The official unemployment rate hovers near 10%, suggesting that one in 10 American workers is out of work. But that figure masks the extent to which unemployment has devastated American families. Almost one in four families say they have been hit by a job loss over the past year, a new survey finds, and 44% have suffered either the loss of a job or a reduction in wages or hours worked.
Those are some of the findings contained in a new survey, Tracking the Recovery: Voters’ Views on the Recession, Jobs, and the Deficit, which examines voters’ thoughts about the state of the economy and the government’s response to the recession. While economists are increasingly declaring the recession to be over, the situation on the ground is much different, where a large majority of those surveyed rate the economy as “not so good” or “poor” and say it still feels like the country is in recession.
The survey was conducted for the Economic Policy Institute by Hart Research Associates, which questioned 802 registered voters about their thoughts on the recession, the economic outlook, and the policies most likely to promote recovery. Asked to name the most important economic problem facing the country, 53% of those surveyed listed unemployment and lack of jobs. The widespread concern over jobs crossed party lines, with more than half of both the Democrats and the Republicans surveyed listing this as the top concern.
U.S. unemployment in August reached 9.7% and is already well into the double-digits in many states and for many large demographic groups, including men, African Americans and Hispanics. While layoffs have devastated many families, layoffs alone do not tell the story of this recession, which has also been marked by unusually long-term unemployment, wage stagnation, reduced hours, and widespread furloughs. In her recent analysis of unemployment data for August, EPI economist Heidi Shierholz noted that 5 million workers have been unemployed for at least six months. Moreover, the official unemployment data do not capture all those workers who want to work full time but have had to settle for part-time work, as well as those who want to work but have grown too discouraged to look for work. Currently one in six of all workers—about 16.8% of the U.S. workforce—are either unemployed or underemployed.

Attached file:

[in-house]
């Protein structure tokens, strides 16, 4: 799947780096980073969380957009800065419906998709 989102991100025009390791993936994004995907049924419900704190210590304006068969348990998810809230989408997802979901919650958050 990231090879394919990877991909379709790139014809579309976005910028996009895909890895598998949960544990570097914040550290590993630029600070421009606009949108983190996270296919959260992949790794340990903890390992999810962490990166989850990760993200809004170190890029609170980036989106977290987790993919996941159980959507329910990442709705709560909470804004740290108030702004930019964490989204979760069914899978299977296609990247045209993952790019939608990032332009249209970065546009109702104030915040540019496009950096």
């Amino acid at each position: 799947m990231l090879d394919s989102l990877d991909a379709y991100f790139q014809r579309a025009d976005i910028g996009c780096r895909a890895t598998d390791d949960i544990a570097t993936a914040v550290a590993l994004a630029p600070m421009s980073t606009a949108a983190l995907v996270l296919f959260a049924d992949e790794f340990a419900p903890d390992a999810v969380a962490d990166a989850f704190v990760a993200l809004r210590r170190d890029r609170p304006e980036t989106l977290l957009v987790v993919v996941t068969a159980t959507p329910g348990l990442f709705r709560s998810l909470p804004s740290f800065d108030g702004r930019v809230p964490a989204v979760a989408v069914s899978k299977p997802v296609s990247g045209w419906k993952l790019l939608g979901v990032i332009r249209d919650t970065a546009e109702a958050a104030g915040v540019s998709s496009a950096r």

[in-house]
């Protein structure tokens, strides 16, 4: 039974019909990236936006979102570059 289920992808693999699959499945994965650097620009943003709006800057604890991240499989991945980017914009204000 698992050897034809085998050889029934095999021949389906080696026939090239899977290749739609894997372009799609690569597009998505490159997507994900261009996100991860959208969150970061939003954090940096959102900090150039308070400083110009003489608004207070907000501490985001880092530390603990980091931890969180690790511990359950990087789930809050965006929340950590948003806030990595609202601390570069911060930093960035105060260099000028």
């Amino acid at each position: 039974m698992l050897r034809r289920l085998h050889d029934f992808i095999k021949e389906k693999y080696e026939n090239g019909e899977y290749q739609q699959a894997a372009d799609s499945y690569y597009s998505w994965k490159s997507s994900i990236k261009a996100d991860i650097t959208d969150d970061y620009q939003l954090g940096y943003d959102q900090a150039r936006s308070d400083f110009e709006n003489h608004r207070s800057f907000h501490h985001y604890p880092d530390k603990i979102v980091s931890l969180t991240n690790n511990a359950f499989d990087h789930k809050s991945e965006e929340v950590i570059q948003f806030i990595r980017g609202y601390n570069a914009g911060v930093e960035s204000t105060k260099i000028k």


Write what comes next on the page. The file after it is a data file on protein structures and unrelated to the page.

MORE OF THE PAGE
While most of the voters EPI surveyed—like most economists—see some decline in the severity of the unemployment situation a year from now, most also believe unemployment will remain a big problem. Some 62% said they expected unemployment would be a “very big problem” or a “fairly big problem” one year from now; another 28% forecast that it would be “somewhat of a problem.”
Their assumptions, while grim, are most likely accurate. Recent monthly unemployment reports show that while the pace of job loss has slowed significantly from earlier this year, the country is still losing jobs. The good news is that the 216,000 jobs lost during August, compares with more than 600,000 lost during some of the winter months earlier this year and more than 700,000 lost in January. However 6.9 million jobs have been lost during the recession, and when population growth over this time is factored in, it means that the country needs 9.4 million jobs just to return to pre-recession levels. Shierholz, who recently simulated a few different scenarios for the pace at which jobs would return, found that even under the best-case scenario, unemployment would remain high for years and would be still be above 5% five years from today.
In the face of this daunting challenge, the survey found strong support for stimulus spending made under the American Recovery and Reinvestment Act: 51% said the $787 billion Recovery Act was necessary. However, the overwhelming majority—81%—said the Obama administration has still not done enough to deal with unemployment.